One of the most sardine-packed sessions at the 2013 MLA conference brought the idea of the digital lab into critical scrutiny in a way I had not seen before. Let’s face it, the digital lab has arrived to the humanities. I sat on the floor and listened to some of the most successful lab leaders in the humanities describe the pros and cons, lessons learned, gestures to the future and agonize over the appropriateness of the word over other options like studio or atelier. Though many models of the lab where on display, they all had two things in common: they all have an expert at the helm and they are all meant to last. Missing from this equation are precisely the sorts of labs that Dennis Tenen and I are advocating at Columbia University. I am a fan of the ‘ephemeral labs,’ Dennis prefers ‘open labs.’ I just came from a meeting right now with some of the good folks of CCNMTL who provided a third option, ‘eval labs.’
The ‘ephemeral’ lab I favor was born of an experiment run at UVa to figure out ways to rescue orphaned academic works from copyright limbo. In that experiment we attached a lab to a Jerry McGann class on 19th century poetry. The digital lab was designed to last only as long as the class lasted. You may be familiar with this model because this is the seminar/lab model used by most ‘Intro to DH’ courses across the land. The one thing I have since added to this model is the possibility of having the lab attach to a class taught by any faculty, DH or not. I’m now trying to set up a couple of these prototypes here at Columbia. An advanced graduate student we train would run the lab. We design the lab to integrate smoothly with the syllabus of the course. We gather expertise from the community depending on the demands of the lab. Once the lab is over we dismantle and move on.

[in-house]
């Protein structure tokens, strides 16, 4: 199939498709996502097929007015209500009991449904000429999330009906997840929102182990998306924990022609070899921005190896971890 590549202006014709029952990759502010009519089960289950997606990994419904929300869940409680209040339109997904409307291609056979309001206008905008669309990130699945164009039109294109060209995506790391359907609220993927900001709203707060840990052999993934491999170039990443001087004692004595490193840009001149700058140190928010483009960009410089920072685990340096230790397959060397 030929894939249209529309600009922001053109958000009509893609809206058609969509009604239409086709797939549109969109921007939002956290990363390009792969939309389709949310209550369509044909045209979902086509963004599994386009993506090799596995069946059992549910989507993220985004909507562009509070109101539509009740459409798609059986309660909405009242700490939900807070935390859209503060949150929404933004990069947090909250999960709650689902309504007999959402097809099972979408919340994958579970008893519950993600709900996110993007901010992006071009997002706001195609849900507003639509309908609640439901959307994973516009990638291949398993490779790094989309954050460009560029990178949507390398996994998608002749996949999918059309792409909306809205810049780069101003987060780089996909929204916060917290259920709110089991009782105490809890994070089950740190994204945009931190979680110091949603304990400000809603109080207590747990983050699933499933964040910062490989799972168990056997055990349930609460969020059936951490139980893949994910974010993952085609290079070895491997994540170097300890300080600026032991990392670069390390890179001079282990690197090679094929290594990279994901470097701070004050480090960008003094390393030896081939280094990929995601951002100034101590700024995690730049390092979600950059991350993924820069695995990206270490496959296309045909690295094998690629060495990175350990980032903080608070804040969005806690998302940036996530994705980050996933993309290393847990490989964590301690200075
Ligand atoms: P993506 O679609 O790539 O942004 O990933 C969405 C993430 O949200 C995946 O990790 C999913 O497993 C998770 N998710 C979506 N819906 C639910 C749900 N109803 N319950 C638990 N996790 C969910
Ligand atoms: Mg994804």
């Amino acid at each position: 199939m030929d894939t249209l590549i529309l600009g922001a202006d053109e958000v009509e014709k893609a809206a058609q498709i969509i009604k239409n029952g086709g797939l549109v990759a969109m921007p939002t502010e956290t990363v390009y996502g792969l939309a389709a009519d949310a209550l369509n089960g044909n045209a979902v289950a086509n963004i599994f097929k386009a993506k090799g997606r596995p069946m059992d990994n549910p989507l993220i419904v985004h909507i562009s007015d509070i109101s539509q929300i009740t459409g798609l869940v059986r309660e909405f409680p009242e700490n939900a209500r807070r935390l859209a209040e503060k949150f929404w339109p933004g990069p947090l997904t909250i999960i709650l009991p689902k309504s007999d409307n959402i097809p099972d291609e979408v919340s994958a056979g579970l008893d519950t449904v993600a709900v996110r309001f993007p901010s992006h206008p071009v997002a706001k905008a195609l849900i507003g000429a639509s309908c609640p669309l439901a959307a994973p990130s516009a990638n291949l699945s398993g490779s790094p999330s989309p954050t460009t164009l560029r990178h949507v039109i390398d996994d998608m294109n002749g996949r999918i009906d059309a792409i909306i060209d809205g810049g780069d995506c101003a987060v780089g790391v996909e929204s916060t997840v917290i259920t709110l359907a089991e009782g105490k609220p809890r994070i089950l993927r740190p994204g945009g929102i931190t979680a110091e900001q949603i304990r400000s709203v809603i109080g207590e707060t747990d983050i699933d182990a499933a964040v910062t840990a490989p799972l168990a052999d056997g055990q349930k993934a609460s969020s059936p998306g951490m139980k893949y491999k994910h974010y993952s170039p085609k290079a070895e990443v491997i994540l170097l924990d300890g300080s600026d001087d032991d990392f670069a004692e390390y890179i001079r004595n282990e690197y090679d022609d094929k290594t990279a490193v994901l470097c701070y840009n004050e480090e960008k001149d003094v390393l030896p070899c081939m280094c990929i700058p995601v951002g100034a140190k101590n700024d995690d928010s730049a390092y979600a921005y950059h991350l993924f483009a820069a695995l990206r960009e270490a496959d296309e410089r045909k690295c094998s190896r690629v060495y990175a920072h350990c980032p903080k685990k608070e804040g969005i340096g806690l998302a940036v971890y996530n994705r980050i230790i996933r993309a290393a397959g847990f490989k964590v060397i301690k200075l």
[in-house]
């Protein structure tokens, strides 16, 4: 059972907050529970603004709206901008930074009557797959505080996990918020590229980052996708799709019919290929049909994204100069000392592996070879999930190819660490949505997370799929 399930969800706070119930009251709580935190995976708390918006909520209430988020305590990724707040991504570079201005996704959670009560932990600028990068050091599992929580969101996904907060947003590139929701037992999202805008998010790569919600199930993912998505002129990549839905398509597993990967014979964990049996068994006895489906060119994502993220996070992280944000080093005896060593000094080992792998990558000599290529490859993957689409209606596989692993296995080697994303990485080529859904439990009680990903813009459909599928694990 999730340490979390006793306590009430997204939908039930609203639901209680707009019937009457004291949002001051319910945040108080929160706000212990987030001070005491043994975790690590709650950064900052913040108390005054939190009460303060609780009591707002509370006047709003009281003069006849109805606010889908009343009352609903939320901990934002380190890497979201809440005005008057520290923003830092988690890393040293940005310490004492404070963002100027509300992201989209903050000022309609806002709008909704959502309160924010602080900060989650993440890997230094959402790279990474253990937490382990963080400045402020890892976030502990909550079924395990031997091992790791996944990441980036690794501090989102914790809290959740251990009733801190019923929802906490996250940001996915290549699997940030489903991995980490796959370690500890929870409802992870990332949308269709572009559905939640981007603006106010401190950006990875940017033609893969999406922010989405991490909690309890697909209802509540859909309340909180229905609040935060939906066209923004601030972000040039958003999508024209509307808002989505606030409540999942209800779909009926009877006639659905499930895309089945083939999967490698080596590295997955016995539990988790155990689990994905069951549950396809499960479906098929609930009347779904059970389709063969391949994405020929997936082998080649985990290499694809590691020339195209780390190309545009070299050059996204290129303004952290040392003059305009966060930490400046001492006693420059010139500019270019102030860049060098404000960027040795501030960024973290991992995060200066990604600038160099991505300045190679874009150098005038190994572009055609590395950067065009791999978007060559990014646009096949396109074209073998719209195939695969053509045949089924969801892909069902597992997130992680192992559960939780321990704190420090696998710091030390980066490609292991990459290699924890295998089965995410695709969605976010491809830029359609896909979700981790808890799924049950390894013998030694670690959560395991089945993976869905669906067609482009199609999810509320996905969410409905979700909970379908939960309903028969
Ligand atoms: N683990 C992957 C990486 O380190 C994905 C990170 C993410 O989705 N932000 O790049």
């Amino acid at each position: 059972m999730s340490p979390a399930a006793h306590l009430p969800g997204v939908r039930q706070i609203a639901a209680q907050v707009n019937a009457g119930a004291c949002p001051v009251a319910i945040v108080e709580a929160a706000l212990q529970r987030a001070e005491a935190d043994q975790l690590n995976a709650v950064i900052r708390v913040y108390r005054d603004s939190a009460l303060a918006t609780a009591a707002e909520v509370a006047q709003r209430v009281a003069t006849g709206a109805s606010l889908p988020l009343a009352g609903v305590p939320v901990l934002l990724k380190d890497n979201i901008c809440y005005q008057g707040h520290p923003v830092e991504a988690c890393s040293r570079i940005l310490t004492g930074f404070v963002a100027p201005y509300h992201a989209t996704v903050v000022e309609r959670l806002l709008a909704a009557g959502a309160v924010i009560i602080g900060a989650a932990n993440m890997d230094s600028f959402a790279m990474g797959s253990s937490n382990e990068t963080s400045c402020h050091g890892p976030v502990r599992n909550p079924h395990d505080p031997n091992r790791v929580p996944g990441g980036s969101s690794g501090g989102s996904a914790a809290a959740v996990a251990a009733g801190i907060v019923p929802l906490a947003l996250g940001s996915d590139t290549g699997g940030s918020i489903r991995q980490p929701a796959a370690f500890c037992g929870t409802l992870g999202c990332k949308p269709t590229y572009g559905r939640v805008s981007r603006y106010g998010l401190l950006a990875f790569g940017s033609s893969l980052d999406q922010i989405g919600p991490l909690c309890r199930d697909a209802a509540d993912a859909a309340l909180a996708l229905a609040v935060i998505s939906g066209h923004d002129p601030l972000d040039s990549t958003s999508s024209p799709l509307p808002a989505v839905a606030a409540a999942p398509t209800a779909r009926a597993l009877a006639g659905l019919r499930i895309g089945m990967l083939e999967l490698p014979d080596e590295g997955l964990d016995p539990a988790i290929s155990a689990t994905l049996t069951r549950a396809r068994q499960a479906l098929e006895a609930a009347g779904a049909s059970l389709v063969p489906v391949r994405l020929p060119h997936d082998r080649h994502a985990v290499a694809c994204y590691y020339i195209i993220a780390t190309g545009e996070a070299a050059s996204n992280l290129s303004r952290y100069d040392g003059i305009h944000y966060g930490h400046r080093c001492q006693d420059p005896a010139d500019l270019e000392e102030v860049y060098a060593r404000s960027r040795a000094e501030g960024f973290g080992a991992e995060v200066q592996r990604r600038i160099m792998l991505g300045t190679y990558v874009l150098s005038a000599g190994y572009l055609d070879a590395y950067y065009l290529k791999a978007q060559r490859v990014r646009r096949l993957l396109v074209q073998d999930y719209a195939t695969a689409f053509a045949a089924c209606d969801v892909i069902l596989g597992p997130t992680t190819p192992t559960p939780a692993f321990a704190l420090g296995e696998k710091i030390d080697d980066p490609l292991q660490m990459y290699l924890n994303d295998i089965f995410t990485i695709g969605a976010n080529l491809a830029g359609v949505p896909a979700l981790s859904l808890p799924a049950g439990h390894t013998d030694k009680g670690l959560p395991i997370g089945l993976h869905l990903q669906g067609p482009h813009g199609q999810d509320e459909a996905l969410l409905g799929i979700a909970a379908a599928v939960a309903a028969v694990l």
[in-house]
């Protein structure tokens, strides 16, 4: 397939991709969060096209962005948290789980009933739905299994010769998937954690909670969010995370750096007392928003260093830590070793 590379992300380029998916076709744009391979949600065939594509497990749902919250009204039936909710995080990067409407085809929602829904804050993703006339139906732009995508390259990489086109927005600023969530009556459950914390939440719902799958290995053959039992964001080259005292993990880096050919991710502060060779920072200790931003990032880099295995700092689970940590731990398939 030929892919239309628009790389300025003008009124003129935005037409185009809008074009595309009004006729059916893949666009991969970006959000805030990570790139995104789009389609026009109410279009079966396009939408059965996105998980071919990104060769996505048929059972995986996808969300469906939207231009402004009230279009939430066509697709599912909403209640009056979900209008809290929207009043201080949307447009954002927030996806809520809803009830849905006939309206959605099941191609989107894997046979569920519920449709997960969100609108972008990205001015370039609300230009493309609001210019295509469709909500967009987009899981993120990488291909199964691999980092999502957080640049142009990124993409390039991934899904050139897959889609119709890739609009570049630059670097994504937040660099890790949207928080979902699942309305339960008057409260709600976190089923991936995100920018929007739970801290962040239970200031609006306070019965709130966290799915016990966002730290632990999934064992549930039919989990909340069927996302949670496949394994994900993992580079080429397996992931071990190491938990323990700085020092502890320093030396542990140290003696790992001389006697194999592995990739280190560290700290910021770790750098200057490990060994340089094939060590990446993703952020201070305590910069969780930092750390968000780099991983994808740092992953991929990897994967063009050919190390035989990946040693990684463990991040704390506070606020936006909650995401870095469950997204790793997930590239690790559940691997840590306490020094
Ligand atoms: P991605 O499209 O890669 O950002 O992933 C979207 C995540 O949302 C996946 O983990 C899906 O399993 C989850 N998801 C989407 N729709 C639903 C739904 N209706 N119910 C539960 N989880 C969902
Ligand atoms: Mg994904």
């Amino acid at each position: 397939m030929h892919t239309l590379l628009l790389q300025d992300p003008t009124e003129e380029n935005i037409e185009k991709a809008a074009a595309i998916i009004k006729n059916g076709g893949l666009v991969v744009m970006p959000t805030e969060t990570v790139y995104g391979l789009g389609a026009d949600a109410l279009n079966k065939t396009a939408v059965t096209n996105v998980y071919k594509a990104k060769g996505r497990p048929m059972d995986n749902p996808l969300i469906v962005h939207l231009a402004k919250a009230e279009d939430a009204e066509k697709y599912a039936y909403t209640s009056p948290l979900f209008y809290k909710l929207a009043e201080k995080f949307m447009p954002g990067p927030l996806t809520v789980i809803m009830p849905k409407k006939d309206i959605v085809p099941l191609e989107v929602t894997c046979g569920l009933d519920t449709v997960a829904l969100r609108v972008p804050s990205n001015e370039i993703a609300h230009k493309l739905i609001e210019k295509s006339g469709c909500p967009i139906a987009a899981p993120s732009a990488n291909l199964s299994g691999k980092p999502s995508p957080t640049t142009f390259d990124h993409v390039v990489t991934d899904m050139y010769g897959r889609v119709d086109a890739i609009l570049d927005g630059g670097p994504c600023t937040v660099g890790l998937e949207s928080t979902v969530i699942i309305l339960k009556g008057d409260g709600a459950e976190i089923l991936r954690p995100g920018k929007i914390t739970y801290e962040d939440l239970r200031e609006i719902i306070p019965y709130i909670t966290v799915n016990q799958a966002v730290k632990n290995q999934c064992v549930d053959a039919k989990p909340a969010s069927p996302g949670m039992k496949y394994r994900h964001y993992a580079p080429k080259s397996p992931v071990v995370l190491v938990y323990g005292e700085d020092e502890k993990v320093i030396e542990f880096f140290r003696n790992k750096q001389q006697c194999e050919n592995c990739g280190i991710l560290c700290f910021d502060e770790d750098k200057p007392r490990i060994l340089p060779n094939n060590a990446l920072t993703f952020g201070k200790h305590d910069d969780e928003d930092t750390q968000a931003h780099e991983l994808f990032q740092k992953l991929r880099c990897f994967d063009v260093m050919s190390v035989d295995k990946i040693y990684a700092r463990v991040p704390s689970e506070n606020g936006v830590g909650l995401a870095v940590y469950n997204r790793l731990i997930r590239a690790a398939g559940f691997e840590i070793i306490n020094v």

Dennis’ ‘open lab’ is more or less the same as the ‘ephemeral lab’ except the lab is run by the professor expert. The ‘open’ part comes from the flexibility of the hours and the participation policy. Open means open, and that means you and I are welcome to drop by the lab while in session.
The ‘eval lab’ can be even more ephemeral as I learned today. The idea was born of a positive experience had by a team from CCNMTL. The team was asked to observe a class that was using the house-rolled Mediathread (a.k.a. one of the coolest DH tools you probably haven’t heard about). While the team had a chance to offer some pedagogical feedback, they also had a chance to help the students get comfortable with the tool. In our meeting today we talked about the enormous benefit of having an evaluation component attached to digital instruction. We talked of a range of evaluation models, from the eval of the one-off session to fully documenting a semester long digital humanities lab, ephemeral, open or whatever. Such documentation would help us make our arguments more convincingly to administrators who are starting to hear about our new pedagogies and new modalities of soft-hierarchy collaborative research.
Needless to say, you will hear more from me on digital labs in the near future, as we get ready to launch and run our studio@butler.
Take home message: If we’re going to do labs, let’s play with the format beyond the expert and the long term, but also let’s consider documenting.